A Semantic Framework to Improve Interoperability of Malaria Surveillance Systems


In 2015, there were 212 million new cases of malaria, and about 429,000 malaria death, worldwide. African countries accounted for almost 90% of global cases of malaria and 92% of malaria deaths. Currently, malaria data are scattered across different countries, laboratories, and organizations in different heterogeneous data formats and repositories. The diversity of access methodologies makes it difficult to retrieve relevant data in a timely manner. Moreover, lack of rich metadata limits the reusability of data and its integration. The current process of discovering, accessing and reusing the data is inefficient and error-prone profoundly hindering surveillance efforts. As our knowledge about malaria and appropriate preventive measures becomes more comprehensive malaria data management systems, data collection standards, and data stewardship are certain to change regularly. Collectively these changes will make it more difficult to perform accurate data analytics or achieve reliable estimates of important metrics, such as infection rates. Consequently, there is a critical need to rapidly re-assess the integrity of data and knowledge infrastructures that experts depend on to support their surveillance tasks.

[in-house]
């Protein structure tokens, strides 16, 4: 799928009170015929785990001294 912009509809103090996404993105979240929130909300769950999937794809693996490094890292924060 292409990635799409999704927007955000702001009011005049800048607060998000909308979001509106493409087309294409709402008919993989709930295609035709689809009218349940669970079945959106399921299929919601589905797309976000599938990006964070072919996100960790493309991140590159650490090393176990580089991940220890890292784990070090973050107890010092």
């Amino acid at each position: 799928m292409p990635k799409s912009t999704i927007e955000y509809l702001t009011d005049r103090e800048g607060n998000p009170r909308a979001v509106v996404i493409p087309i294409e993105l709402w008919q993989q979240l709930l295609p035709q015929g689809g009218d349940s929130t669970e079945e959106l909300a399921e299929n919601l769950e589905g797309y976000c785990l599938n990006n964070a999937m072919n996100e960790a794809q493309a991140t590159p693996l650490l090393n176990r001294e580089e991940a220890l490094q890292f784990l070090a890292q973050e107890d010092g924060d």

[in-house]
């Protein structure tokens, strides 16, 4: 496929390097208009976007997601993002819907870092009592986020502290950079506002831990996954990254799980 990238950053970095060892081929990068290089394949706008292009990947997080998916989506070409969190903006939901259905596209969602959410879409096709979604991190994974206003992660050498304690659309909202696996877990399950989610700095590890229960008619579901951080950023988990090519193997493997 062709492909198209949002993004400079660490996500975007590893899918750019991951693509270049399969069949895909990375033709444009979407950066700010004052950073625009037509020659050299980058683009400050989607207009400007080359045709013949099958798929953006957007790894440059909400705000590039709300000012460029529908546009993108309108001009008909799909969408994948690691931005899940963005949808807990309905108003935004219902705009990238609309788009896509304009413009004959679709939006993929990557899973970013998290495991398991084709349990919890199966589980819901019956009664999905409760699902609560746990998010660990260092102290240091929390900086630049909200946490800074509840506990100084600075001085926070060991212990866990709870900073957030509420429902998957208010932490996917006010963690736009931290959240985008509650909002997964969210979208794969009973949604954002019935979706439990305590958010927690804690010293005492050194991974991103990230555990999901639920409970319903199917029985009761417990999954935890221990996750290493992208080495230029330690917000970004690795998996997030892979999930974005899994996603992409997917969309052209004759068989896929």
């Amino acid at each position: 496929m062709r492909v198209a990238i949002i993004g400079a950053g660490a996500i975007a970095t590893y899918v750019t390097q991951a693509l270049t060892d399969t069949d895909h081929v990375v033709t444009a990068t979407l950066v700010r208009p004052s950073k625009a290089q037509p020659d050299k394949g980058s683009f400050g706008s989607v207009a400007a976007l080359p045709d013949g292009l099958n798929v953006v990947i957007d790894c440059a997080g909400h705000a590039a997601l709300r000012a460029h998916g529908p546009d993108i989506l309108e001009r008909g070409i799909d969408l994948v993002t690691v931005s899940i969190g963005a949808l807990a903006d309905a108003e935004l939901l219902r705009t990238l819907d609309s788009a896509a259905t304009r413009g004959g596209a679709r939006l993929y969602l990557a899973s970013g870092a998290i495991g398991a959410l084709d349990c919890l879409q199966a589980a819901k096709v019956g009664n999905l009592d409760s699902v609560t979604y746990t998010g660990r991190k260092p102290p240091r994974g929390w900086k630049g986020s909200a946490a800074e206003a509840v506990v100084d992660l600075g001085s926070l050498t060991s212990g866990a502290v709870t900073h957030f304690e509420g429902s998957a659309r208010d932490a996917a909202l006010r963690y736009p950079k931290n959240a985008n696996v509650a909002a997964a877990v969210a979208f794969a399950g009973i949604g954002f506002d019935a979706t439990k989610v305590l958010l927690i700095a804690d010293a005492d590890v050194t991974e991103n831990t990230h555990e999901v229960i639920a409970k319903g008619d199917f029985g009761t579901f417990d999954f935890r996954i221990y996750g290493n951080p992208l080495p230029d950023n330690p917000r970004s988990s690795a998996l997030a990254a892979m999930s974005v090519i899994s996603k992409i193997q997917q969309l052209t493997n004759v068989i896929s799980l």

Malaria is one of the top causes of death in Africa and some other regions in the world. Data driven surveillance activities are essential for enabling the timely interventions to alleviate the impact of the disease and eventually eliminate malaria. Improving the interoperability of data sources through the use of shared semantics is a key consideration when designing surveillance systems, which must be robust in the face of dynamic changes to one or more components of a distributed infrastructure. Here we introduce a semantic framework to improve interoperability of malaria surveillance systems (SIEMA).

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January, 2018

January 25, 2018

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